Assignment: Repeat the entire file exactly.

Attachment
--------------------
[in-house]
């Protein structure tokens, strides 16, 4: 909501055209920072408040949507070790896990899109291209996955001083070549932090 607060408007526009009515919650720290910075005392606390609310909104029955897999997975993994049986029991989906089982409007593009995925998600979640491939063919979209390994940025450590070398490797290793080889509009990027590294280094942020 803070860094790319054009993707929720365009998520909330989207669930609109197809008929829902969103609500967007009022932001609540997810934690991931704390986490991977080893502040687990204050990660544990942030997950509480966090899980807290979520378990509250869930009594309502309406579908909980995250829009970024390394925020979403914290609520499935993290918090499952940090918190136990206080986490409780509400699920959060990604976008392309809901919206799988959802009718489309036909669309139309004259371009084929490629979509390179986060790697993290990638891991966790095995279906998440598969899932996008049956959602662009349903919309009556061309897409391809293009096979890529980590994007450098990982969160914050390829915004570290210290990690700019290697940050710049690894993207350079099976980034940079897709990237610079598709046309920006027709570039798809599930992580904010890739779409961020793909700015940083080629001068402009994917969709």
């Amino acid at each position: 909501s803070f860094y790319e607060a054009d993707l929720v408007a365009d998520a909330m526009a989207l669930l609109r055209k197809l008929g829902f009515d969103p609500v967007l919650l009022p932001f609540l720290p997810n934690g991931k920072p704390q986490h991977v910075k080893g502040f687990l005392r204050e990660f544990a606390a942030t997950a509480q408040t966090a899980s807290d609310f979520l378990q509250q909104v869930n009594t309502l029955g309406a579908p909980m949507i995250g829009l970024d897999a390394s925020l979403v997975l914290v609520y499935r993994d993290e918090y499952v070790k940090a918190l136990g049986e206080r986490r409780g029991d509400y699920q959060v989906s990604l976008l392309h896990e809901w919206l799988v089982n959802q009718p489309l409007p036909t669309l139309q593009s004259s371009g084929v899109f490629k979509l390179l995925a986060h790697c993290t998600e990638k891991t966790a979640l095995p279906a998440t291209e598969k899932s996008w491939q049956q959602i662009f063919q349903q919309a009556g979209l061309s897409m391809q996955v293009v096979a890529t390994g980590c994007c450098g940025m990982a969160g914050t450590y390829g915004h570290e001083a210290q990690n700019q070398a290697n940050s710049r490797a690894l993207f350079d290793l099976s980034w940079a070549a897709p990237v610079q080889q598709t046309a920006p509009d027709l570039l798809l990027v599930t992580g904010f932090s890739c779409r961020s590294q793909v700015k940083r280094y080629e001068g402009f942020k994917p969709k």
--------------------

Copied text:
[in-house]
């Protein structure tokens, strides 16, 4: 909501055209920072408040949507070790896990899109291209996955001083070549932090 607060408007526009009515919650720290910075005392606390609310909104029955897999997975993994049986029991989906089982409007593009995925998600979640491939063919979209390994940025450590070398490797290793080889509009990027590294280094942020 803070860094790319054009993707929720365009998520909330989207669930609109197809008929829902969103609500967007009022932001609540997810934690991931704390986490991977080893502040687990204050990660544990942030997950509480966090899980807290979520378990509250869930009594309502309406579908909980995250829009970024390394925020979403914290609520499935993290918090499952940090918190136990206080986490409780509400699920959060990604976008392309809901919206799988959802009718489309036909669309139309004259371009084929490629979509390179986060790697993290990638891991966790095995279906998440598969899932996008049956959602662009349903919309009556061309897409391809293009096979890529980590994007450098990982969160914050390829915004570290210290990690700019290697940050710049690894993207350079099976980034940079897709990237610079598709046309920006027709570039798809599930992580904010890739779409961020793909700015940083080629001068402009994917969709």
């Amino acid at each position: 909501s803070f860094y790319e607060a054009d993707l929720v408007a365009d998520a909330m526009a989207l669930l609109r055209k197809l008929g829902f009515d969103p609500v967007l919650l009022p932001f609540l720290p997810n934690g991931k920072p704390q986490h991977v910075k080893g502040f687990l005392r204050e990660f544990a606390a942030t997950a509480q408040t966090a899980s807290d609310f979520l378990q509250q909104v869930n009594t309502l029955g309406a579908p909980m949507i995250g829009l970024d897999a390394s925020l979403v997975l914290v609520y499935r993994d993290e918090y499952v070790k940090a918190l136990g049986e206080r986490r409780g029991d509400y699920q959060v989906s990604l976008l392309h896990e809901w919206l799988v089982n959802q009718p489309l409007p036909t669309l139309q593009s004259s371009g084929v899109f490629k979509l390179l995925a986060h790697c993290t998600e990638k891991t966790a979640l095995p279906a998440t291209e598969k899932s996008w491939q049956q959602i662009f063919q349903q919309a009556g979209l061309s897409m391809q996955v293009v096979a890529t390994g980590c994007c450098g940025m990982a969160g914050t450590y390829g915004h570290e001083a210290q990690n700019q070398a290697n940050s710049r490797a690894l993207f350079d290793l099976s980034w940079a070549a897709p990237v610079q080889q598709t046309a920006p509009d027709l570039l798809l990027v599930t992580g904010f932090s890739c779409r961020s590294q793909v700015k940083r280094y080629e001068g402009f942020k994917p969709k």